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Significance of blood glucose variability in the early phase for predicting survival in acutely ill patients with glucose intolerance


Although high blood glucose (BG) causes high mortality in ICU patients, significance of BG variability is not elucidated. The purpose of the study was to clarify the significance of BG variability in the early phase for predicting survival and to suggest the importance of stabilizing BG variability for mortality reduction.


Strict BG control was performed by bedside-type artificial pancreas (AP), STG22. The number of the selected patients was 67, or patients with daily mean BG (BGm) below 200 mg/dl in early phase (3.2 ± 2.5 days after admission). Studied items: (1) mortality, (2) BG parameters (mg/dl): BGm, daily standard deviation of BG (BGsd), daily maximal and minimal BG (BGmax, BGmin), and daily BG difference (BGd:BGmax - BGmin), (3) accuracy (%) of the BG parameters for predicting survival (AS), (4) relationships among BG parameters, and (5) probable factors affecting BG variability (BGsd) including demographic data, SOFA score and MOF score (calculated using the criteria proposed by the Japanese Association for Critical Care Medicine, 1990).


MQortality of the patients with BGsd below 14 mg/dl (group BGsd14b, n = 41) was significantly lower than that with BGsd above 14 mg/dl (group BGsd14a, n = 26) (17% vs 46%, P < 0.025). (2) AS (%) was as follows: BGm <196 mg/dl (75%), BGsd <17 mg/dl (73%), BGmax <225 mg/dl (72%), BGmin <172 mg/dl (72%), and BGd <8 0 mg/dl (70%). (3) Significant (P < 0.002) positive correlation was found between BGsd and BGd (r = 0.87), BGsd and BGmax (r = 0.79), and BGd and BGmax (r = 0.77). (4) There was a tendency that the ratio of the patients with MOF score above 3 was lower in group BGsd14b than that in group BGsd14a (7% vs 23%, P < 0.10), although there was no significant difference between the groups in BGm, demographic data, and SOFA score.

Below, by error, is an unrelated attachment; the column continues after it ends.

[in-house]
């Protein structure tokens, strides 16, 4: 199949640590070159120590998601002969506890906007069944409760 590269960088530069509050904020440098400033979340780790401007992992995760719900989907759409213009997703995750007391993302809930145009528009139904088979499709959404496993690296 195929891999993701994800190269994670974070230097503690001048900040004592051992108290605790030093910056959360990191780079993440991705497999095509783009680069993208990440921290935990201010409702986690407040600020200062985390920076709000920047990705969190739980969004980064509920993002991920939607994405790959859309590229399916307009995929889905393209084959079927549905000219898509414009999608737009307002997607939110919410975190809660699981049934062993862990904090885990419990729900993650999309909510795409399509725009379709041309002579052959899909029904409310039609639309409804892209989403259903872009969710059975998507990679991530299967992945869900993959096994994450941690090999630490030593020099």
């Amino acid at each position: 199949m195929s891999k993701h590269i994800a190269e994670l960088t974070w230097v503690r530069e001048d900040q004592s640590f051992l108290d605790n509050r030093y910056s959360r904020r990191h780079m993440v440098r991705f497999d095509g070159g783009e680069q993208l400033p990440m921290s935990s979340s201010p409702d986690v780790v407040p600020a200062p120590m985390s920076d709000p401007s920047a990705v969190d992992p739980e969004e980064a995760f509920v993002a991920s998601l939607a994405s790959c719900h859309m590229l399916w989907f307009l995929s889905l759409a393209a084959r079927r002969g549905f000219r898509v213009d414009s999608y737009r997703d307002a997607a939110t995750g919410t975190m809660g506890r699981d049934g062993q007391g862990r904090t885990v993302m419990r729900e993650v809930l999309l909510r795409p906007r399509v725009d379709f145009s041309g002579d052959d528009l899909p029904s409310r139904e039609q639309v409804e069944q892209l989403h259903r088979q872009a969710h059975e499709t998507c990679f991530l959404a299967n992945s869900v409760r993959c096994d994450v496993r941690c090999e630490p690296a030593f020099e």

First, high BG variability in the early phase, which appeared to accompany severe illness and could be evaluated by BGsd, BGd, and BGmax, was considered to be one of the significant risk factors as well as high BG or elevated BGm. Stabilizing BG variability from the early phase was suggested to be important for mortality reduction. Second, AP was reliable for elucidating the significance of strict BG control, and was considered to be a valuable therapeutic artificial organ for the better outcome of the ICU patients through the strict BG control.

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Correspondence to M Hoshino.

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Hoshino, M., Haraguchi, Y., Mizushima, I. et al. Significance of blood glucose variability in the early phase for predicting survival in acutely ill patients with glucose intolerance. Crit Care 14, P574 (2010).

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  • Blood Glucose
  • Early Phase
  • Significant Risk Factor
  • Glucose Intolerance
  • Mortality Reduction